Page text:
2016 was a tumultuous year: some ebb of good but mainly there was a flow of uncertainty. Norwegian symphonic metal band, Sirenia, contributed no small amount of uncertainty of their own when they announced a change in their lineup (along with minor alterations to their usual musical style) by replacing their long-standing vocalist, Ailyn.
Sirenia was formed in 2001 when Morten Veland left Tristania due to creative differences. Veland has proven to be innately talented in every endeavour he has undertaken and his continued masterstrokes are prominent with each Sirenia output, on top of his one-man side-project which he formed in 2009 – Mortemia.
Ailyn, vocalist since 2009, was replaced in September 2016 by Emmanuelle Zoldan, a regular of the band’s Sirenian Choir for the past 13 years. Zoldan’s mezzo-soprano voice makes her a more than capable replacement, and this just one of the distinct changes featuring on the band’s latest album, ‘Dim Days of Dolor’, released through record label Napalm Records.
Vocally, previous albums carried a melodic, almost poppish aura thanks to Ailyn’s idol-like voice, whereas ‘Dim Days of Dolor’ gives off a more borderline symphonic power metal edge as Zoldan’s commanding operatic voice carries a range that is on par with the likes of ex-Nightwish vocalist Tarja Turunen or Xandria’s Dianne van Giersbergen. Not only do Zoldan’s vocals provide emotional depth but they fit comfortably with the dramatic nature of the lyrics on the album, concerning love, death, mental degradation, betrayal and the human condition.
‘Dim Days of Dolor’ has several other facets that stand out from previous albums: there is a significant lack of harsh vocals from Veland (only 3 tracks featured), the gloomy heaviness that gave each song aural intensity is absent and the symphonic/choir arrangement that is part and parcel of the band’s style is restrained. This all equates to an album that keeps the bare essentials but still sounds like a typical Sirenia album.
The first track “Goddess of the Sea” showcases Zoldan’s classical opera training straight off the bat, reaching notes unheard of before. The other track that makes excellent use of Zoldan’s talents is “The 12th Hour” which delivers a haunting performance – expect frisson.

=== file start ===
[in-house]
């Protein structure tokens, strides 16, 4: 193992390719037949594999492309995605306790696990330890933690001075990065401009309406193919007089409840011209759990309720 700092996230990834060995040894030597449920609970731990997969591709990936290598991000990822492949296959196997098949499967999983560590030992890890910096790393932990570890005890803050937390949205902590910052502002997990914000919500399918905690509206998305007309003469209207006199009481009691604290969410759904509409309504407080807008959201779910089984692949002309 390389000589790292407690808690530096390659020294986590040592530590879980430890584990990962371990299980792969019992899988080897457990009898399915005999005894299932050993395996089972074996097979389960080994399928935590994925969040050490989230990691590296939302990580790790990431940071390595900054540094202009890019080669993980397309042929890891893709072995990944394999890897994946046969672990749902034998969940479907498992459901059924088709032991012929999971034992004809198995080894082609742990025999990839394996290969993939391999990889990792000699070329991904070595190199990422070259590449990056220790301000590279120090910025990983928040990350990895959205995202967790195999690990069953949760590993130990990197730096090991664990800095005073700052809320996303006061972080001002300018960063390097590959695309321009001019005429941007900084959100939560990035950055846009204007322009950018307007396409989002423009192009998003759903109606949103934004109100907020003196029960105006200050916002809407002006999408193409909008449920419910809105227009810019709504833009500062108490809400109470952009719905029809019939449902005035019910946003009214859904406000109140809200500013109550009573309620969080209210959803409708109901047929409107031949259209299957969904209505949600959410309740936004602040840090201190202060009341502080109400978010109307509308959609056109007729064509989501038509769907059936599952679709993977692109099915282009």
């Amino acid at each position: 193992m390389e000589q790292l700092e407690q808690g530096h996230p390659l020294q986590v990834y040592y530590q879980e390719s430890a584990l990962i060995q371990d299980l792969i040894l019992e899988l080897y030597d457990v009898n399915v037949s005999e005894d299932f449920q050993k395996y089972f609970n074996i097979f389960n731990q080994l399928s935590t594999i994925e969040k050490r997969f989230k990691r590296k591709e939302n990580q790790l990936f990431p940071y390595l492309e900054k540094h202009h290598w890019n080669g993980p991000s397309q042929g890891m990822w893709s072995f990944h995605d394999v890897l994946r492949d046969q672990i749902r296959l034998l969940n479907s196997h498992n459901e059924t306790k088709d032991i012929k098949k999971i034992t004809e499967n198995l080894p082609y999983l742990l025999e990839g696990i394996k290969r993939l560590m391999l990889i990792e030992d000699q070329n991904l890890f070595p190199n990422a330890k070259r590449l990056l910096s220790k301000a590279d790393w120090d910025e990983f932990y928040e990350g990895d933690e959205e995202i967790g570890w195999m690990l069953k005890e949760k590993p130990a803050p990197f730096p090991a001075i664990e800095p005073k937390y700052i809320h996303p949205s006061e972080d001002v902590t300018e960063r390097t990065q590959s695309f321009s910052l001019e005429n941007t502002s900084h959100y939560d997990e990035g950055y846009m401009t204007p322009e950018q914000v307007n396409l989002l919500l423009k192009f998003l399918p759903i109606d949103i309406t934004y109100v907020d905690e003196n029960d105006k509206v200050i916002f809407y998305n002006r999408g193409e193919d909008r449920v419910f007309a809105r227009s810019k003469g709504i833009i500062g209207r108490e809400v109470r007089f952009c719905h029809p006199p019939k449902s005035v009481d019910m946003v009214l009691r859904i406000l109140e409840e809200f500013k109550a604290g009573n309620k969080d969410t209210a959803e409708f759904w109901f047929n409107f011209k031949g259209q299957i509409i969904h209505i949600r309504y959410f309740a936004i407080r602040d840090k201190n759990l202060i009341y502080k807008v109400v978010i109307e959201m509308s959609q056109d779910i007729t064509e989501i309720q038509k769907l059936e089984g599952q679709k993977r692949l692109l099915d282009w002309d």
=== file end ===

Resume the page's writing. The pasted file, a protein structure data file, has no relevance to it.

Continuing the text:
“Playing with Fire” is easily the album’s most accessible track with a catchy chorus and soothing gothic metal melody alongside heavy guitar play that is sure to become a staple of live shows.
2016 brought out politics in every quarter and the track “Fifth Column” is a wry and subtle political track with lyrics concerning enemies of the state and forces bent on disrupting society.
Criticisms that need to be mentioned: the aforementioned reduced harsh vocals and the symphonic/choir elements which feel underutilised, along with the fact that there could have been more interplay between the two vocalists but the album has them perform separately like two lovers in separate rooms of the same house.
Another point worth mentioning and this may be nit-picking: Sirenia have a way with making their brand of symphonic metal a little on the corny side, especially with regards to lyrics. That’s not to say it is bad (Veland is an exceptional musician), but it is easy to notice how the formula is consistently applied throughout the album and while this might bore a more discriminating ear, it does makes their music generally more accessible to others.
‘Dim Days of Dolor’ is an ambitious album with a new vocalist brought to the forefront; several liberties have been taken and the rest of this review can only make fans guess what Veland and crew have in store for Sirenia as each consecutive album with a new vocalist has shown gradual improvement, if past albums are a reasonable indication. In the end, ‘Dim Days of Dolor‘ is an enjoyable and competent album.
Morten Veland – guitars, drums, harsh vocals, bass, programming, keyboards
Emmanuelle Zoldan – Female Vocals
Damian Surian, Mathieu Landry, Emilie Bernou – The Sirenian Choir
Jonathan A. Perez – Drums (Live sessions)
Jan Erik Soltvedt – Guitars (Live sessions)
‘Dim Days of Dolor’ Track Listing:
- Goddess of the Sea
- Dim Days of Dolor
- The 12th Hour
- Treasure n’ Treason
- Cloud Nine
- Veil of Winter
- Ashes to Ashes
- Elusive Sun
- Playing with Fire
- Fifth Column
- Aeon’s Embrace
- 'Dim Days of Dolor' - 8/108/10